[openssl-users] PKCS7->signerInfo->encryptedDigest not type X509_SIG
jb-openssl at wisemo.com
Mon Sep 14 14:29:48 UTC 2015
On 11/09/2015 23:26, Michael Heide wrote:
> Am Fri, 11 Sep 2015 15:07:20 +0200 schrieb Jakob Bohm <jb-openssl at wisemo.com>:
>> 2.3.1 RFC2985 form Timestamp countersignature Attribute
> This one.
I thought so, many people think this one is proprietary,
not realizing it was in the original PKCS#9 document.
>> I have not encountered this before, which signing authority,
>> AlgorithmIdentifier and year (first digits of timestamp) did
>> you see this with?
> Various intermediate certs. Verisign, Symantec, etc.
> But now I see, did't got it before: the root is always "Thawte Timestamping CA" -- using md5WithRSAEncryption.
In other words, the Verisign/Symantec conglomerate,
which for many years used that timestamping facility
across all its brands, including German brands
"geotrust"and "tc trustcenter".
However, I don't think they stopped using MD5 for all
but the old top level CA a long time ago by now.
I'll have to have a look at that.
>> Have you considered the possibility that this may be an
>> ISO/IEC 9796-1 or -2 signature (an old format broken in
>> 1999 for 9796-1 and for 9796-2/MD5 and in 2009 for
> ISO/IEC 9796-1 / -2 seems to be completely different signing schemes. That's not the case here. It's only the encryptedDigest which differs, everything else is quite like the other timestamps you describe in "2.3.1".
ISO/IEC 9796-1/-1 specifies a different way of doing
the encryptedDigest calculation, not a different
surrounding OSI/ITU structure around it.
> Btw: Windows verifies those with success, valid signatures. But you are right, maybe those are "fakes" (the intermediate ones) or broken in another way.
Not so fast. From what you describe, these use an
old/wrong way of doing the EncryptedDigest calculation,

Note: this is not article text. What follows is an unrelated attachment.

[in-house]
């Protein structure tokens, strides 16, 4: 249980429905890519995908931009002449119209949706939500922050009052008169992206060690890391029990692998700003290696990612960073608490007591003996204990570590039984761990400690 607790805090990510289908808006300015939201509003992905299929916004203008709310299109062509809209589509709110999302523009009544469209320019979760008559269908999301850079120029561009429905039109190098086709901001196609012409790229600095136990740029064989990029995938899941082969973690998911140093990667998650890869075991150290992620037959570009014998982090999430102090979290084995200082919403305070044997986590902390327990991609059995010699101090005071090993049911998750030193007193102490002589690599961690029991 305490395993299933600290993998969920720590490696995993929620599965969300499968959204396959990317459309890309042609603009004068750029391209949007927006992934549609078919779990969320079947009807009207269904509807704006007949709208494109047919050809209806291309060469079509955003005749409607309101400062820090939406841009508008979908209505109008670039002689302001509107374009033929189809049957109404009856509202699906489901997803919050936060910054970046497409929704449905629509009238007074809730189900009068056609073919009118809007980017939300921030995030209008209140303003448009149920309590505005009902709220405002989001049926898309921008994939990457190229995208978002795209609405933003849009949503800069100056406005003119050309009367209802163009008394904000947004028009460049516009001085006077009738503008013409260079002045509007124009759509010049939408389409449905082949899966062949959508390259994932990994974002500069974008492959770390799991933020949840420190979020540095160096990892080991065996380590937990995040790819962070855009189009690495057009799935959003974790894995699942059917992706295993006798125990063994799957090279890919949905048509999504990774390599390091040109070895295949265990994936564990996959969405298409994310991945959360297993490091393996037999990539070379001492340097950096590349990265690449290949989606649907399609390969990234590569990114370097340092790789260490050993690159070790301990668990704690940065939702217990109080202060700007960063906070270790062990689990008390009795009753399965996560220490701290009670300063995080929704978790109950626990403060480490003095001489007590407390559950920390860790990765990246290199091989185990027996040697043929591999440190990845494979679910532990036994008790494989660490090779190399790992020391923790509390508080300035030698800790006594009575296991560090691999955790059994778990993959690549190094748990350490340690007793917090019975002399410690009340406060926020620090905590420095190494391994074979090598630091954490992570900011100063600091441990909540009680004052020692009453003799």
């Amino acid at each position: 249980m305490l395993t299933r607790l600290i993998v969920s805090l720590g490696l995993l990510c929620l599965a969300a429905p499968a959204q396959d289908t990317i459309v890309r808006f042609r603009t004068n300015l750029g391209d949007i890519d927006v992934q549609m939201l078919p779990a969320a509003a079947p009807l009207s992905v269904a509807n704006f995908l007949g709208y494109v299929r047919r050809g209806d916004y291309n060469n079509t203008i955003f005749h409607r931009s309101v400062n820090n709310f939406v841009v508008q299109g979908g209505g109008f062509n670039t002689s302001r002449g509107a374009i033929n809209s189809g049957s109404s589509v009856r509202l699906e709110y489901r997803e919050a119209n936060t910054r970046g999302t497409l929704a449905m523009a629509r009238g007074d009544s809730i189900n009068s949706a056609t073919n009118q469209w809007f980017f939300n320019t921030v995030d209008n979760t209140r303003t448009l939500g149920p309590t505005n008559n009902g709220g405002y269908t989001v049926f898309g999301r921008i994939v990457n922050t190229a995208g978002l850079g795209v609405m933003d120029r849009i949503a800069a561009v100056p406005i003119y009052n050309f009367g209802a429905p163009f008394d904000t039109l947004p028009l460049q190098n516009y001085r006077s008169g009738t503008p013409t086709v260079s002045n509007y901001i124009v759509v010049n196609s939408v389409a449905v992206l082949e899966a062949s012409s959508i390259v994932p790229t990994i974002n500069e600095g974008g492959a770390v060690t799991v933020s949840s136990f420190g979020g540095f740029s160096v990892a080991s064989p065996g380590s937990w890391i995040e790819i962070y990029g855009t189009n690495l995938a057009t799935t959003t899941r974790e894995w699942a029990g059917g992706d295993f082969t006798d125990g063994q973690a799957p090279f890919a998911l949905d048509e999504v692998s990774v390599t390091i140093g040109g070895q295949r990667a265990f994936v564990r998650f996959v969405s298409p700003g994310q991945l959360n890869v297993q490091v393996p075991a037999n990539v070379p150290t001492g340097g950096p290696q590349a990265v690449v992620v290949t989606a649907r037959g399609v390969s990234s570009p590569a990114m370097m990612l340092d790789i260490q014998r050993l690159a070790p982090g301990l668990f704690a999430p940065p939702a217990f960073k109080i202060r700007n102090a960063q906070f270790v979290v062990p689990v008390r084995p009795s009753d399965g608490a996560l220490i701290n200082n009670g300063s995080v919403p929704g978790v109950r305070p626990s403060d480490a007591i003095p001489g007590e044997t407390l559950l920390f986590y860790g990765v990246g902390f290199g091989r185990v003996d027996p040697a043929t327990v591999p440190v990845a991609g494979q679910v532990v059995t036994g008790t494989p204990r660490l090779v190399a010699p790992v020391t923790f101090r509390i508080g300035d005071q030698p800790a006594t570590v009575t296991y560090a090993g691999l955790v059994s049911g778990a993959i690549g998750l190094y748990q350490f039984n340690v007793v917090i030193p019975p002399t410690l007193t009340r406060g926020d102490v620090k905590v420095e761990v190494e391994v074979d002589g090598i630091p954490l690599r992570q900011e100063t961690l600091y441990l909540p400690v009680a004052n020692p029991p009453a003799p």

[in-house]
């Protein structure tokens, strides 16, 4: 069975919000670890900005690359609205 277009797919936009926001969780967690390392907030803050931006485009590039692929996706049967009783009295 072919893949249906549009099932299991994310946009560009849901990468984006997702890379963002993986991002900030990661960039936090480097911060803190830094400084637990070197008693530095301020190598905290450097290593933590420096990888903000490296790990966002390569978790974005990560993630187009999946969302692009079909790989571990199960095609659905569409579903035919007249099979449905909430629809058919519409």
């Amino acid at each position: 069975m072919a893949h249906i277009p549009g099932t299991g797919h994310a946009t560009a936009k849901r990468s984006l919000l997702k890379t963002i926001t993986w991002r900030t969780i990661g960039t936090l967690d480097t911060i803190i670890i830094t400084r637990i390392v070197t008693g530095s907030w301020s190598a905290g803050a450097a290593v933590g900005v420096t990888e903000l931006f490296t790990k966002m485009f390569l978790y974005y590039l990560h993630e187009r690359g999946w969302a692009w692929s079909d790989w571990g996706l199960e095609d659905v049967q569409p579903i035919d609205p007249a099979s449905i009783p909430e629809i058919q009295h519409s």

and it is highly likely that Microsoft have had to make
a (hopefully limited) exception for those historic timestamps.
>> Due to the likely weakness of this scheme, [...]
> I'm a layman here, but I don't think the differences in the scheme itself provides the weakness, not in this case. There's only one difference: The signature algorithm is not confirmed by the encryptedDigest. But it is via other places and it is sha1 for the timestamp itself (20 bytes in length).
I'm no expert either, but from what I read, the weakness
was precisely in the way the 128/160 bit hash was turned
into a 1024+ bit number to be "encrypted" with the RSA
The PKCS#1 v2.x format (still not supported by Microsoft)
was designed to provide the best possible way of doing
this safely, while the older PKCS#1 v1.x format was less
carefully designed, though it still seems to be holding up.
The ISO/IEC 9796-1 and -2 formats were badly designed, and
simply using a zero-padded hash value would be even worse.
The dangers in all cases are about what happens if someone
bad carefully constructs signing request (which wouldn't
match any actual outer signature and would thus not be in
a valid signature timestamp signature), they could use the
answers to calculate the keys of the timestamping authority,
a bit similar (though not exactly) to how someone calculated
the private key used by Sony to sign approved PS3 software
This is why I am asking which specific authorities and
periods made the mistake of calculating the input to the
"encryption" wrong, and when they stopped doing so.
Jakob Bohm, CIO, Partner, WiseMo A/S. http://www.wisemo.com
Transformervej 29, 2860 Søborg, Denmark. Direct +45 31 13 16 10
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